I can almost hear the gasps. Calm down, Oprah. Injuries are serious, I get it. But I didn't need a study done by some eggheads at Johns Hopkins to tell me what I already know. If you ask a professional football player if he's aware of the dangers of football, he'll either say yes or that he's Batman (in the latter case, you may consider sidelining him for a play or two). These are adults who are given the opportunity, or choice, to play a sport they love and get paid an astronomical pimp-wad of cash to do so … or sell Volvos. You understand the word "choice," don't ya? Something I'm pretty sure the ancient Roman gladiators (a recent comparison by some critics) never had. You think Russell Crowe had a choice? He was a slave, for the love of Caesar. Think he chose that salad-bowl haircut? (Whoa … Caesar Salad. I just blew my own mind.)
The selective outrage of the masses, perpetuated by the bleeding-heart hand-wringing experts, never ceases to amaze me. Just how much of a right do any of us have to play dumb about any of this? When I was a kid, a man named Evel Knievil used to needlessly and stupidly risk life and limb for our enjoyment. Sure, he could have played it safe and bagged groceries at the Piggly-Wiggly, but I don't think he would have sold nearly as many action figures. Did we need an expert to tell us jumping 50 school buses on a motorcycle could lead to side effects such as grisly death? Sugar Ray Leonard was named "Boxer of the Decade" in the ’80s. Last time I saw an interview he looked like someone suddenly had just awakened him from a Patron-and-NyQuil coma. Tyson will never do Shakespeare, Ali will never perform surgery, boxing strategy includes repeated blows to the head until knocked out.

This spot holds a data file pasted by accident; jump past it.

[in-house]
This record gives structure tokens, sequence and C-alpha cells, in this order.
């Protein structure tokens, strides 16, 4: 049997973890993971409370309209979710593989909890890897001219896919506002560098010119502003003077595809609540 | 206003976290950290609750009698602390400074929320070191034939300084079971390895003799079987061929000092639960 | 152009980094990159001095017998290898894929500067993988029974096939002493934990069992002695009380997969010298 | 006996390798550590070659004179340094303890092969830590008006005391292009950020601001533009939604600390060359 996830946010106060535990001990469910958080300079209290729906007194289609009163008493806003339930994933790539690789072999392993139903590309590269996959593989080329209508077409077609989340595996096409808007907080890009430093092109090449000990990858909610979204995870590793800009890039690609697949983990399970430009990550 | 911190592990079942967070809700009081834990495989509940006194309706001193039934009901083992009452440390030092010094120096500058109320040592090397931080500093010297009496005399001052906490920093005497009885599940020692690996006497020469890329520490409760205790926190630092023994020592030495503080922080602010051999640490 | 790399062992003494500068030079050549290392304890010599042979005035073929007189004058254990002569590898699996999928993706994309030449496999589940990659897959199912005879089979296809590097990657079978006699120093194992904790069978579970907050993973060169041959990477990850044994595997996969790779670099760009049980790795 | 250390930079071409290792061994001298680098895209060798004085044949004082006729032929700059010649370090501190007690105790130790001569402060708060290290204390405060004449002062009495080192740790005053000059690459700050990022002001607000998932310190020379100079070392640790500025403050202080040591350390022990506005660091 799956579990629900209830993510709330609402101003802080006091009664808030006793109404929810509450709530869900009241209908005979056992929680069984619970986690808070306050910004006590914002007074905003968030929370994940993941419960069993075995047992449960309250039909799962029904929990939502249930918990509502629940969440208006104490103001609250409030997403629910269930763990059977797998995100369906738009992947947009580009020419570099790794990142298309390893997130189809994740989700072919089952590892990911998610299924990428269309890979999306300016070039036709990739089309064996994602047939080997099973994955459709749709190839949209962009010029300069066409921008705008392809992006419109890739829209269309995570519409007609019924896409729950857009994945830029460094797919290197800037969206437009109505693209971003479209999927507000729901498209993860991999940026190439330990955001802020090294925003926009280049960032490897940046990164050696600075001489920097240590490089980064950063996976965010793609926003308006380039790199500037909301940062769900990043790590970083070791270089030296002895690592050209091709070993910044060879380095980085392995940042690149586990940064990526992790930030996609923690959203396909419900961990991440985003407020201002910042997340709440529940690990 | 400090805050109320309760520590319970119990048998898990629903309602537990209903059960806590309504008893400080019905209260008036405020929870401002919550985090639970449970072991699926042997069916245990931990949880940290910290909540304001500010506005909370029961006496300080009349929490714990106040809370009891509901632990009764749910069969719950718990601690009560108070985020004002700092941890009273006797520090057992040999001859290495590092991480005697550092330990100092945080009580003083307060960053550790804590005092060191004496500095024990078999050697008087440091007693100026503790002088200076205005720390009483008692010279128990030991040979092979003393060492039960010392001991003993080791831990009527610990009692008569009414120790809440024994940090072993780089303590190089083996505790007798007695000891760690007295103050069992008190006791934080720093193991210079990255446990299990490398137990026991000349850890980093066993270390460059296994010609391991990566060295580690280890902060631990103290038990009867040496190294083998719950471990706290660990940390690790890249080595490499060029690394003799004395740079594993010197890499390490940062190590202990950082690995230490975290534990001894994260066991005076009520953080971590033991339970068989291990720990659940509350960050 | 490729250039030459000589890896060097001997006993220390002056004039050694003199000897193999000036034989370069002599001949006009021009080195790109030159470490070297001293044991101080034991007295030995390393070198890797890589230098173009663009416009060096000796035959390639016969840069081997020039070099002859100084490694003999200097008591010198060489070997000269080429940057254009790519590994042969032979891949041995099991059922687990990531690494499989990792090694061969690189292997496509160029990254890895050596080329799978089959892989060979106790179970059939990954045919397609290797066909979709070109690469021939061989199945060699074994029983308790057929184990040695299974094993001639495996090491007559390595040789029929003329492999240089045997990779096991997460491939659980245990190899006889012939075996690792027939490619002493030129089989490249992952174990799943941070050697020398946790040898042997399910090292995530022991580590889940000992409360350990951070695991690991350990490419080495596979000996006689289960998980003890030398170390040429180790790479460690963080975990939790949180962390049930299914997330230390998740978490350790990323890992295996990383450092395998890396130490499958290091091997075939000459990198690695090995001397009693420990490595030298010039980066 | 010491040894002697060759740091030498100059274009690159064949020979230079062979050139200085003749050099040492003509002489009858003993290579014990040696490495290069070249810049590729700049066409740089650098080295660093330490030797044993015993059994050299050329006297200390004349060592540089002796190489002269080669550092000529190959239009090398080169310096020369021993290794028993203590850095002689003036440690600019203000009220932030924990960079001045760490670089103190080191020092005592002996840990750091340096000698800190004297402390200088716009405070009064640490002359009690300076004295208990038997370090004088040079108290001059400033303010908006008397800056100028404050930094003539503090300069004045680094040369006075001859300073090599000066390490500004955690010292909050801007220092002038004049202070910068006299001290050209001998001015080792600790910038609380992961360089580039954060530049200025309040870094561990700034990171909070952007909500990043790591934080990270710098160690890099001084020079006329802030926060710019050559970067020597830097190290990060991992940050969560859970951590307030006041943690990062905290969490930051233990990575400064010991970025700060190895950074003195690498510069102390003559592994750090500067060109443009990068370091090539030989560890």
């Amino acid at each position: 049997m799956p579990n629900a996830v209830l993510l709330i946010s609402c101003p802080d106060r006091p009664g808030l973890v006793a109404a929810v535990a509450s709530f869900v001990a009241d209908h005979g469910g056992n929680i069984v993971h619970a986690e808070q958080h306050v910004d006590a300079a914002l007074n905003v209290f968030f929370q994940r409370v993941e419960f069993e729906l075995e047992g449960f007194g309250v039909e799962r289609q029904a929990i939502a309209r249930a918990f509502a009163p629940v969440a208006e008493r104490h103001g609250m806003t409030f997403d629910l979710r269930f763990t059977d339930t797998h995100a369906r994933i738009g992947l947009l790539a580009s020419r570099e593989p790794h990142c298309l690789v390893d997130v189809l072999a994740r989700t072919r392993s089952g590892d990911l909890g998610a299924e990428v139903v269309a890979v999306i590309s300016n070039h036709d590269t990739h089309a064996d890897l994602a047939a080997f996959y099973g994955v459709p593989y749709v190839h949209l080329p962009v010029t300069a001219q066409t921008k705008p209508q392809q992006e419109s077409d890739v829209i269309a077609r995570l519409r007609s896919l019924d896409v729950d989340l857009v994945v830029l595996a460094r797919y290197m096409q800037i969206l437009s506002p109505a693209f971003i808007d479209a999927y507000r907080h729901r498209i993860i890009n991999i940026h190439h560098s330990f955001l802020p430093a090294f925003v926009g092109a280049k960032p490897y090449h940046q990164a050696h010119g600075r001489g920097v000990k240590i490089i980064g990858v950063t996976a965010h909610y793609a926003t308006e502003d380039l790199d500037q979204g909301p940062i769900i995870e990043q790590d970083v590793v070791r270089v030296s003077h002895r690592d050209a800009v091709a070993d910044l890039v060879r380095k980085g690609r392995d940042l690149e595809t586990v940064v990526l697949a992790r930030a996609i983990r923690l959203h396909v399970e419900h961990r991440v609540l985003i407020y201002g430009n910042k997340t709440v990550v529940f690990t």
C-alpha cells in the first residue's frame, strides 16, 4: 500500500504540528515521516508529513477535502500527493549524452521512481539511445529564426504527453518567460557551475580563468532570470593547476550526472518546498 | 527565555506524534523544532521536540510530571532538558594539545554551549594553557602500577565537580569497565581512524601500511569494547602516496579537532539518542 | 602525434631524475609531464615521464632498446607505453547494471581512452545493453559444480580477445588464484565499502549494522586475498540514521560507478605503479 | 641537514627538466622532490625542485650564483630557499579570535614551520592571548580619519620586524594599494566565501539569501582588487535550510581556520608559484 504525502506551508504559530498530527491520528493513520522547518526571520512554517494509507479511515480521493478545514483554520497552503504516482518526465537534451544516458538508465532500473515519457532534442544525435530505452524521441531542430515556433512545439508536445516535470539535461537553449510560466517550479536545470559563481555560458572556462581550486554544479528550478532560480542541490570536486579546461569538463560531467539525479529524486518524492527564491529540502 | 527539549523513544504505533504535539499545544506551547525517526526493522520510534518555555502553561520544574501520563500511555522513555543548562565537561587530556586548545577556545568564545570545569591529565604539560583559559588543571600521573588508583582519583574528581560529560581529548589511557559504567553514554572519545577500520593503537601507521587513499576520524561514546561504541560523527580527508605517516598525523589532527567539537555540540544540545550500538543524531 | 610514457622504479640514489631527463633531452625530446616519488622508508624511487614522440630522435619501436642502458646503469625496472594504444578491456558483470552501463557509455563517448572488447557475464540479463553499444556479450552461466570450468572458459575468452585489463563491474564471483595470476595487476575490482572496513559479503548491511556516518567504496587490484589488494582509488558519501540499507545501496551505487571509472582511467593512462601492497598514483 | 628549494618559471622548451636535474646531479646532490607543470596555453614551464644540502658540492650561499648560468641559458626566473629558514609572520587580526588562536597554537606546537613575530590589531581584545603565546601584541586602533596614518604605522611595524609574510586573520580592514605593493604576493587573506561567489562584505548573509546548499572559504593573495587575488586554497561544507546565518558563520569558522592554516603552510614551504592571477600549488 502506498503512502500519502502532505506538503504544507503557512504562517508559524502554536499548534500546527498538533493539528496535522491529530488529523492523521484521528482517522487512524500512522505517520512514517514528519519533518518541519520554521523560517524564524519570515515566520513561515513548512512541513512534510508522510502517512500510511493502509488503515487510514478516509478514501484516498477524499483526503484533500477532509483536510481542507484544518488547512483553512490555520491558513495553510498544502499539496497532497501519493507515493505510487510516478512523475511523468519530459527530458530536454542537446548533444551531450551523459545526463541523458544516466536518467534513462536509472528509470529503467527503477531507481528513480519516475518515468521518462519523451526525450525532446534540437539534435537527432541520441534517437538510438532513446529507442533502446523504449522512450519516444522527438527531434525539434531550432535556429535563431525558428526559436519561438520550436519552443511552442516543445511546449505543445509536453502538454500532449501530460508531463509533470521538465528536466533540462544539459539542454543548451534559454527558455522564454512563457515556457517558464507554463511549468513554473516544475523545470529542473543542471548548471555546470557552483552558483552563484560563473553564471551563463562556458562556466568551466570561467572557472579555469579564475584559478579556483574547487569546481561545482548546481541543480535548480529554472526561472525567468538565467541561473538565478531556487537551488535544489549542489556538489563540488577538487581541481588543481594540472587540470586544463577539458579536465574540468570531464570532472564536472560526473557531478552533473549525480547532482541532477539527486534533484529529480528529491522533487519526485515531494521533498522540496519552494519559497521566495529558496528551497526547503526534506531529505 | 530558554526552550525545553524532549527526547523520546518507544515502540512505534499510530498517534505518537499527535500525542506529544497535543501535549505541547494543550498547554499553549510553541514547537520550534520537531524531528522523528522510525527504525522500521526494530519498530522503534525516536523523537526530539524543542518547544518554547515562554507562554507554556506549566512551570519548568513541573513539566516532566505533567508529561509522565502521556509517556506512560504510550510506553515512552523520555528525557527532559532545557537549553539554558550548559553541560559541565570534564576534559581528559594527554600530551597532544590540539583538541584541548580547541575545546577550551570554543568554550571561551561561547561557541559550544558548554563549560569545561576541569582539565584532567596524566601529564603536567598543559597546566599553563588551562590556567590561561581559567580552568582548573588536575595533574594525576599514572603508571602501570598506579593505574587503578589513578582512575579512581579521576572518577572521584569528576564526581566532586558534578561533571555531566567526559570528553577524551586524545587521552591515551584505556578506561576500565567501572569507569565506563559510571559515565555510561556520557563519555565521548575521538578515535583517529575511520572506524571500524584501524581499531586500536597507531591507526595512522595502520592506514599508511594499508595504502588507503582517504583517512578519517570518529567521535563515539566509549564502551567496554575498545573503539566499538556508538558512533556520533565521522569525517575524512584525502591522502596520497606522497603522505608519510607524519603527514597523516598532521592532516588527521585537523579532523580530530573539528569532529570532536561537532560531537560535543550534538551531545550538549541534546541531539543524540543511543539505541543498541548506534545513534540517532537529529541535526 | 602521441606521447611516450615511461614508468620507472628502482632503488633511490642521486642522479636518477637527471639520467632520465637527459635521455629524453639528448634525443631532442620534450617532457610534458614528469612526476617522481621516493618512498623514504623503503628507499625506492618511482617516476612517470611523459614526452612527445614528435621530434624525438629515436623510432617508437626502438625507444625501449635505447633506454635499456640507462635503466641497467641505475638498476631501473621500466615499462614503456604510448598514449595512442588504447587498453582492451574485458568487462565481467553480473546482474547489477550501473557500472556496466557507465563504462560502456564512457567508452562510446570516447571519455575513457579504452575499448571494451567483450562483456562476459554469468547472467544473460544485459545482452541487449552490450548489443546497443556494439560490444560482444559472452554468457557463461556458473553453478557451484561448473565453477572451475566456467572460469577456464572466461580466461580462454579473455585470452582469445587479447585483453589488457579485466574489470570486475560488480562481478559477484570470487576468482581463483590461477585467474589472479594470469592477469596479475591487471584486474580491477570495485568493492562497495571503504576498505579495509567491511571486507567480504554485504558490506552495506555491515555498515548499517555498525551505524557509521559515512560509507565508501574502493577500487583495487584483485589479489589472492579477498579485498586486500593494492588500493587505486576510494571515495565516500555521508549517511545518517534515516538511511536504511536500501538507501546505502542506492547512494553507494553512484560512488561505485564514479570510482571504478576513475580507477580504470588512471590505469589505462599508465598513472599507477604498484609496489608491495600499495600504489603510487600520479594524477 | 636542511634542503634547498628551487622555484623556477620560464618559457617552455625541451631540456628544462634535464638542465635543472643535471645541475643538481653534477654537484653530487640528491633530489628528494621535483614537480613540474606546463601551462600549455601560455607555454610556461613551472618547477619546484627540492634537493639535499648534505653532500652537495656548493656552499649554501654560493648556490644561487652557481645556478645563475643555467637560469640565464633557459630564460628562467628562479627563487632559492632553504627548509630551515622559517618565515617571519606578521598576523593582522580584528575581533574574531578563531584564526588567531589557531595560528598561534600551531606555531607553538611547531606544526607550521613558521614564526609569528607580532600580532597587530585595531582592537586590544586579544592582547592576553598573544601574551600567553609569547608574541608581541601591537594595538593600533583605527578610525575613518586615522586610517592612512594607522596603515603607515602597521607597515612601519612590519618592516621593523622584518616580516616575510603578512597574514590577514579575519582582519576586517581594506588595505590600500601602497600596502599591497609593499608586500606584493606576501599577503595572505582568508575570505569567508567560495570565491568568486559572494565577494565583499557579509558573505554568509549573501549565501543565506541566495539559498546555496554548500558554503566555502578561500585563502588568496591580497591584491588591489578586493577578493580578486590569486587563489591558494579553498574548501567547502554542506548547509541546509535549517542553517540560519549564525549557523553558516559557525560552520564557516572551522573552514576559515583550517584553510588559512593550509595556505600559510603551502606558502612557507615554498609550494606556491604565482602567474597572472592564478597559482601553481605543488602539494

Where's the outrage?
In sports, as in life, there are risk-versus-reward choices everywhere. I have relatives who worked in the coal mines. Think any of them would have been shocked if I'd told them that looking like a smokestack when you cough may be hazardous to your health? Other relatives worked the pipelines and were very aware oil is flammable and the equipment could squash them like a hot marshmallow. They got paid a lot of money for what they did … and knew why. They chose these jobs to provide for themselves and their families. Some lives were shortened, but all of them would do it again. They had a choice. So do firefighters, so do cops, soldiers, bomb squad technicians, construction workers, window-washers, pilots, Siegfried and Roy …
It's easy to complain. It takes no intellectual thought. Anybody can say, "This is bad, this is wrong, something needs to be done," yet I hear no answers. Unless we trade shoulder pads for flags or eliminate the sport altogether, it is what it is. In 2010, 32,885 people died in car crashes (considered low). My stars, what ever will we do?
Well, you can start by using your turn signal, asshole.